Tech blogger Conner Forrest lists a few of the many ways voice assistants can change how you work in your office. These include converting voice to text for written communications and tasks and even participating in meetings and research projects. If you have a newer Samsung smartphone, you can also use Bixby, its voice assistant.
The number of people using voice assistants for advanced tasks on smartphones and smart speakers is still relatively small. But if you run a small business or are self-employed, any productivity boost can help.
A smartphone is a logical place for a voice assistant to call home. You carry your phone around wherever you go, it's always connected and can do so many things. Google's voice assistant can write an email and send it using your voice commands. It can also set up an appointment or a reminder, record your grocery list, call someone for you or send a text message. Check out this list of 35 Best Google Assistant Skills 2019 by Tom's Guide.
Businesses that adopt trends early have a first-mover advantage. In 2019, three technologies will be drivers of change for businesses:
D/SRUPTION's Laura Cox and Sarah Finch describe the voice economy as "an entirely new ecosystem of marketing, branding and consumer engagement with the voice." Natural language voice interaction is an easy way for people to learn about products and services.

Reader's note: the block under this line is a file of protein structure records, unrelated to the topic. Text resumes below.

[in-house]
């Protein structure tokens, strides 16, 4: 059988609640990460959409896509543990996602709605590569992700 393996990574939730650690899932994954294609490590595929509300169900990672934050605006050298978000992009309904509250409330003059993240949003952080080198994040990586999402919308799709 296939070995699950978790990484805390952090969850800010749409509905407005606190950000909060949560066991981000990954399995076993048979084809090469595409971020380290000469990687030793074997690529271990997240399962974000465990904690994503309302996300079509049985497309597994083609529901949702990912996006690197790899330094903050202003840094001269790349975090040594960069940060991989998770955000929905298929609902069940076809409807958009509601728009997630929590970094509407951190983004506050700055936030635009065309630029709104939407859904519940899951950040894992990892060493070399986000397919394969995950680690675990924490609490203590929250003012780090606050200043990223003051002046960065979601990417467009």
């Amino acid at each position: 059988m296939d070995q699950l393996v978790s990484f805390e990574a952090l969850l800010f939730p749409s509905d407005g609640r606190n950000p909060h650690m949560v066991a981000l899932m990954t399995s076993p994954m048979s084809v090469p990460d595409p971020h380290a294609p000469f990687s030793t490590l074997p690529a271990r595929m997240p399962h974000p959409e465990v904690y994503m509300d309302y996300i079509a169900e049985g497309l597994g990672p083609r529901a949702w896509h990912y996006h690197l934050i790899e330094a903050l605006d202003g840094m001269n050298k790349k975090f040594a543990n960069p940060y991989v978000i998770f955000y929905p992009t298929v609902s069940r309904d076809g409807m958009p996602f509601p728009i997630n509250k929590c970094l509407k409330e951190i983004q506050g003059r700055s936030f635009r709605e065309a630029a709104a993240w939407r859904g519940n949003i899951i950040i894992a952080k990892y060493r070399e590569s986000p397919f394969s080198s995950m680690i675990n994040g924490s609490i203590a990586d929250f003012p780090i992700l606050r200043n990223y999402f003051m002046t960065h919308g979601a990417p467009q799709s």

Voice searches could become as common as typed searches by 2020, according to Chris Sherman, founder of Search Engine Land. He suggests businesses aren't prepared for the change. But taking a few steps to optimize content for voice search now will put you ahead of the curve.
How far has the tech come? In a 2018 demo, Google's next-generation Duplex assistant called and conversed with humans, without them ever realizing they were talking to a machine.
Apple, Android, Samsung, Paypal, Alipay, Square. There's a huge battle underway to capture a slice of the gigantic payment processing pie. Visa and MasterCard are the incumbents. Paypal is the king of online transactions. Mobile phone and smart watch makers like Google, Apple and Samsung dominate the growing phone and watch tap-and-pay market.
All a business needs to accept card and device payments is a tap-and-pay reader with a credit card slot. Square's debit, credit and contactless device reader handle all types of payments, using your smartphone as a terminal. One day soon, we may no longer need wallets. Wave a smart watch over the payment pad and pay. And if your business takes tap-and-pay credit card payments, that means you're already set up for phones and other devices.